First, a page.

Many tools are available today for monitoring your infrastructure, and two such two tools are Graylog and Datadog. That said, these two tools are not identical in terms of functionality, though there is some overlap in their offerings. In this article, let's understand these tools, and how they are identical or different, so you can make informed buying decisions.
Graylog is a log management tool designed for handling modern log analytics. This centralized logging solution captures and stores logs from different sources, so you can analyze them in real-time to glean rich insights. In the process, it unlocks the data and insights you need to leverage opportunities and mitigate risks.
There are three individual components in Graylog, and they are:
- Graylog Security This is a SIEM solution built on the Graylog platform. It detects anomalies and provides the context for fixing them.
- Graylog Operations This is a centralized log management solution that provides visibility across your organization, enhances productivity, and sends relevant alerts.
- Graylog Open This product collects, stores, and analyzes your data, and is built on open standards.
Both Graylog Security and Graylog Operations are delivered for on-prem and cloud environments. There's a pure SaaS offering called Graylog Cloud that works only on the cloud.
Datadog is a comprehensive monitoring platform that stays on top of the performance of your cloud resources, servers, networks, devices, and more. This SaaS tool combines metrics from the different devices, analyzes them, and sends alerts in case of major deviations. It also comes with a host of other services for observability such as extensive log management, synthetic monitoring, user experience monitoring, security monitoring, and more.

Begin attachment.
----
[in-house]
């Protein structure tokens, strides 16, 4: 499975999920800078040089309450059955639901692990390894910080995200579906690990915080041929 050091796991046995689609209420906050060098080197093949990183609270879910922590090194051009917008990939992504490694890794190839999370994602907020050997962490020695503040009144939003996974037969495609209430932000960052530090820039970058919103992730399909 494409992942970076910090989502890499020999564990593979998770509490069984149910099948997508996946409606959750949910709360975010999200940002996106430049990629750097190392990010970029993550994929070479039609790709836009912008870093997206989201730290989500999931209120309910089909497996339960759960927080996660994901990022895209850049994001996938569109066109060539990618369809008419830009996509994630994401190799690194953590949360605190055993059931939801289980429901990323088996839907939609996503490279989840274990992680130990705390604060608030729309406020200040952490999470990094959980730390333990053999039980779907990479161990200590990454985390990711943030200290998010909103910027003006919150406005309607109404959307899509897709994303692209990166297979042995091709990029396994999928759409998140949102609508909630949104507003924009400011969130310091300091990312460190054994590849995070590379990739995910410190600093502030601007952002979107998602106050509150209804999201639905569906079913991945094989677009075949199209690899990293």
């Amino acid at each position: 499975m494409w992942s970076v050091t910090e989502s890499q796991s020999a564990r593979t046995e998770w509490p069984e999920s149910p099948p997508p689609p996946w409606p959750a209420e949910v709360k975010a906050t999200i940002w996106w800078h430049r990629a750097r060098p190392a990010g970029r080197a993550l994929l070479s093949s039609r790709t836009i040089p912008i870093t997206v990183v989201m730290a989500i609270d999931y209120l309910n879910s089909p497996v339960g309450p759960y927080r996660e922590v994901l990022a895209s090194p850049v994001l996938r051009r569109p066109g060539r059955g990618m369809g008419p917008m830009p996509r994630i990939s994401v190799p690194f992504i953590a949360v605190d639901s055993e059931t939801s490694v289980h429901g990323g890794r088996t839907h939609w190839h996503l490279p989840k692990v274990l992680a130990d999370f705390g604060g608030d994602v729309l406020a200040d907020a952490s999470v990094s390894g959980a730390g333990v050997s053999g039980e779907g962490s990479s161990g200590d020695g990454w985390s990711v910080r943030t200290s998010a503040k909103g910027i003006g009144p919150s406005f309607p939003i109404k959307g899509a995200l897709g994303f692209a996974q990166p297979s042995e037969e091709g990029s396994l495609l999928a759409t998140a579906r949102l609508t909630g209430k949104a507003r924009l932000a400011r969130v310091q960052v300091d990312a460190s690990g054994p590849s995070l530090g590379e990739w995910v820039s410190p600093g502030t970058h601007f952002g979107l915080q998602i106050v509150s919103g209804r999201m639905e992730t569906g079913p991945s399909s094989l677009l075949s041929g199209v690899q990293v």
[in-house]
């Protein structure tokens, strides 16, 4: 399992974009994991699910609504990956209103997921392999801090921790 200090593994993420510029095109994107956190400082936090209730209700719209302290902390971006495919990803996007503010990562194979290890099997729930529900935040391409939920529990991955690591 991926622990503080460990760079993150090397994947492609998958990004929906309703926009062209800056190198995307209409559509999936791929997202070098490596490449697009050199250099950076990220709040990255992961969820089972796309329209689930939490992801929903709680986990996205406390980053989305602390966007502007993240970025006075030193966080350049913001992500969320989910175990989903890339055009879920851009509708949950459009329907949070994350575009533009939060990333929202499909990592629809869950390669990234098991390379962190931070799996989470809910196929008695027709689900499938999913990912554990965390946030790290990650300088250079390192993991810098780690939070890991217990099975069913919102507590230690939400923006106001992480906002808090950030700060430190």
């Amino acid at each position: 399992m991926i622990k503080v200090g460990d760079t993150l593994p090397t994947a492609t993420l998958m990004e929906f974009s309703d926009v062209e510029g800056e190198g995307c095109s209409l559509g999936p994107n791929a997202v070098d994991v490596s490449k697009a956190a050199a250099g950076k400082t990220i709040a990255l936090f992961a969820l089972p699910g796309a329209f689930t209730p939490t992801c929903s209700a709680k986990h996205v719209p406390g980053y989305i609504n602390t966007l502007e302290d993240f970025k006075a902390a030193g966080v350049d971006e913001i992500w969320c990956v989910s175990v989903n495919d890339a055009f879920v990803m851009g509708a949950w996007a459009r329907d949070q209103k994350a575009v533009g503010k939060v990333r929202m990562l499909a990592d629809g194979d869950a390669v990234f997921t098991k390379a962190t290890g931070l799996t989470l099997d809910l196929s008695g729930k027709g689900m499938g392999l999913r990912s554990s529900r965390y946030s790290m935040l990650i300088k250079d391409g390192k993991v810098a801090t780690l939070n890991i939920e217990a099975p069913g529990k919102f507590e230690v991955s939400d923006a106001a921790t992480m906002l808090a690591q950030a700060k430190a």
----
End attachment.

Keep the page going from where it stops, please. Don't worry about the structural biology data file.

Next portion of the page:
Datadog also generates a wide range of reports that help with auditing, decision making, and compliance. Above everything, you get to see all the information you want through a single dashboard, and this greatly eases the time and effort required to understand a situation or problem.
Now that you have an idea of what Graylog and Datadog are, let's jump into a detailed comparison of the two platforms.
Graylog vs Datadog – A Detailed Comparison
As we saw earlier, Graylog offers many products. Probably, the one closest to Datadog is Graylog Cloud, so we will be doing a head-to-head comparison of these two products.
Let's start with log management as this is the central functionality of Graylog. Undoubtedly, it's one of the best tools in this space as it collects logs from different sources and showcases them in stunning visual images and graphs. It also has the capabilities to know which logs are more important than others, so your attention is directed towards the important ones. It also sends alerts in case of deviations.
Moving on to Datadog, this tool also comes with some excellent log management features. Like Graylog, Datadog also collects logs from many sources and displays them in easily-understandable formats.